• Proven history of instructional leadership, information and educational technologies, assessment/accountability and administrative preparation;
  • Demonstrated/verifiable learner-centered orientation; focus on the practitioner-scholar model and a demonstrated commitment to lifelong learning;

OK, though it’s fun, I’m going to stop writing in all-caps now.

They could just say they want experience in proprietary college administration. That would cover a lot of this stuff and not freak out the more conventional academics who manipulate terms like “normativity”for breakfast but get hives at something even vaguely businessy, like “talent acquisition.”

For contrast, and because they serve the same student populations, here’s an ad for an academic dean at a community college.

Because, you know, community colleges, which offer vocational, accredited courses, with work- and family-friendly scheduling, for much less dough than most for-profits. However, the vocational curricula are shrinking. But still, why not invest in more medical tech programs at the CC, rather than outsourcing it all to the proprietary schools, which are inconsistently accredited, lower prestige, and higher-cost?

But here you go. A community college in the East is hunting for a dean:

RESPONSIBILITIES: This Vice President and Dean of Academic Affairs, reporting directly to the President and sitting in the President’s Cabinet, will serve as the Chief Academic Officer of Westchester Community College and will play a vital and visible role in advancing the academic mission of WCC as it serves more than 12,000 students in Westchester County, NY. The successful candidate will develop and implement academic policy for the largest educational institution in the county. The VP will oversee all curriculum matters, provide leadership to the faculty across the institution, encourage teaching excellence, encourage the use of technology in the classroom, assure proper assessment of student learning and assure compliance with all internal and external regulations. This executive will work with the community, local school districts and four-year institutions to advance the mission and position of Westchester Community College as a vital provider of higher education to the citizens of Westchester County. (YOU GET MISSION AND POSITION INSTEAD OF REPUTATION HERE.)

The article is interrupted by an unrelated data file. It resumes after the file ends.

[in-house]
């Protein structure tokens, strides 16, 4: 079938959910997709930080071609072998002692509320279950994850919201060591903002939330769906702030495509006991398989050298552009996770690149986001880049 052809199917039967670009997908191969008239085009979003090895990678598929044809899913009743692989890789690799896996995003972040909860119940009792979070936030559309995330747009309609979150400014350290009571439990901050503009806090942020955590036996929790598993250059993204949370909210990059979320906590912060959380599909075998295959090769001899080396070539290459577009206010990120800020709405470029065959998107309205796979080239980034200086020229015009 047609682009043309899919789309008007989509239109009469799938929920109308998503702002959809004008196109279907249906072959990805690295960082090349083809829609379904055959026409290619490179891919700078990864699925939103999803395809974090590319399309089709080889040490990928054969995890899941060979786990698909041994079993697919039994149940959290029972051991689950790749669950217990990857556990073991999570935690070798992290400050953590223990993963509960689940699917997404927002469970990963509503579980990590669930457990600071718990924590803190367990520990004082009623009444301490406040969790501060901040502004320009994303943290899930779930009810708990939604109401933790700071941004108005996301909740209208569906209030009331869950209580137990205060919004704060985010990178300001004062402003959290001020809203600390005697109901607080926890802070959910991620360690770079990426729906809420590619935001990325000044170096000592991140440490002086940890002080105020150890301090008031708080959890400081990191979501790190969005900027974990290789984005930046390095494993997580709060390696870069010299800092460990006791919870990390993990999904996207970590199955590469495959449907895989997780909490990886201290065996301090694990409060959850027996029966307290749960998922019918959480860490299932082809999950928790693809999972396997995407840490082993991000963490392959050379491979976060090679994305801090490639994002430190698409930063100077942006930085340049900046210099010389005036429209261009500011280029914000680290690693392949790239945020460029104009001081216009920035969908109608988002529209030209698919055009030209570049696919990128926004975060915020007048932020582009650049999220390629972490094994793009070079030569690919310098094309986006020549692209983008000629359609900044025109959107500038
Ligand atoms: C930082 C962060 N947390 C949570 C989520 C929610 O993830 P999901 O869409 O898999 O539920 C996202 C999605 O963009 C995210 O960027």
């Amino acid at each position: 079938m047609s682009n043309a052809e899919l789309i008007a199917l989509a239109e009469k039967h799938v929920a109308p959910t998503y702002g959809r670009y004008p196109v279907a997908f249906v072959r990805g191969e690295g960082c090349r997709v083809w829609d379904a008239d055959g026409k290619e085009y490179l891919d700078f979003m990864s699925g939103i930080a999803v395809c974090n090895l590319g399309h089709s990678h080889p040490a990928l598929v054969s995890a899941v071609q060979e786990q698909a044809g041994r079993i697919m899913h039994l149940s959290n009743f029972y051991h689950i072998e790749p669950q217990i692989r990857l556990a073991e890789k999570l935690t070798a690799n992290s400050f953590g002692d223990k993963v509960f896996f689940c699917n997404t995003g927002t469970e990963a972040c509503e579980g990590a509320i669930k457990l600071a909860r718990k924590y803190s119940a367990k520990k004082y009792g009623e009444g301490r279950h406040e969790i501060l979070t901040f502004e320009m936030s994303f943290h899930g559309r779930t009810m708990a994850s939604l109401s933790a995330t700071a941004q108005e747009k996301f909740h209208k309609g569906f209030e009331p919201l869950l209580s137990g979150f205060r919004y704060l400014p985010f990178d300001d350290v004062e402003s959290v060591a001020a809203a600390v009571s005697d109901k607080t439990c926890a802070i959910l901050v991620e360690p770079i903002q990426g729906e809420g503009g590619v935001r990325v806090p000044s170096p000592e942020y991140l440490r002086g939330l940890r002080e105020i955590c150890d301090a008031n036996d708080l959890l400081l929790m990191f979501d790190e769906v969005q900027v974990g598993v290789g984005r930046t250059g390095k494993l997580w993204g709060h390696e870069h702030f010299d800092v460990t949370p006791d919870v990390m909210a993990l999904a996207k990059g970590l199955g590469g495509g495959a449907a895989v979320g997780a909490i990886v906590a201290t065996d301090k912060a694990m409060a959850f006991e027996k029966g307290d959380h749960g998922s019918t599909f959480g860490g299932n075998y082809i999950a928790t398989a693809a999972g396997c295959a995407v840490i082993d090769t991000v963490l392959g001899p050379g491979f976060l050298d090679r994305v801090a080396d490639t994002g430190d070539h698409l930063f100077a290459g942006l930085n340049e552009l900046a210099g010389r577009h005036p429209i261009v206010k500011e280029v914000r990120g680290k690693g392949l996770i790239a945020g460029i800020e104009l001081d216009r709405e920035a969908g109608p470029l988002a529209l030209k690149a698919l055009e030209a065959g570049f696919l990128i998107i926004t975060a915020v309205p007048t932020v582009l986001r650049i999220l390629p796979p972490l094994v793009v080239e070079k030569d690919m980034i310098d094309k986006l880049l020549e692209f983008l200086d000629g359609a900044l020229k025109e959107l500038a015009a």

QUALIFICATIONS: A Master’s degree and five years of administrative experience, including three years in college administration, is required. A doctorate from a regionally accredited university is strongly preferred. The position requires experience as a proven college administrator, preferably in a unionized setting, as well as faculty experience.

So that’s how it’s done.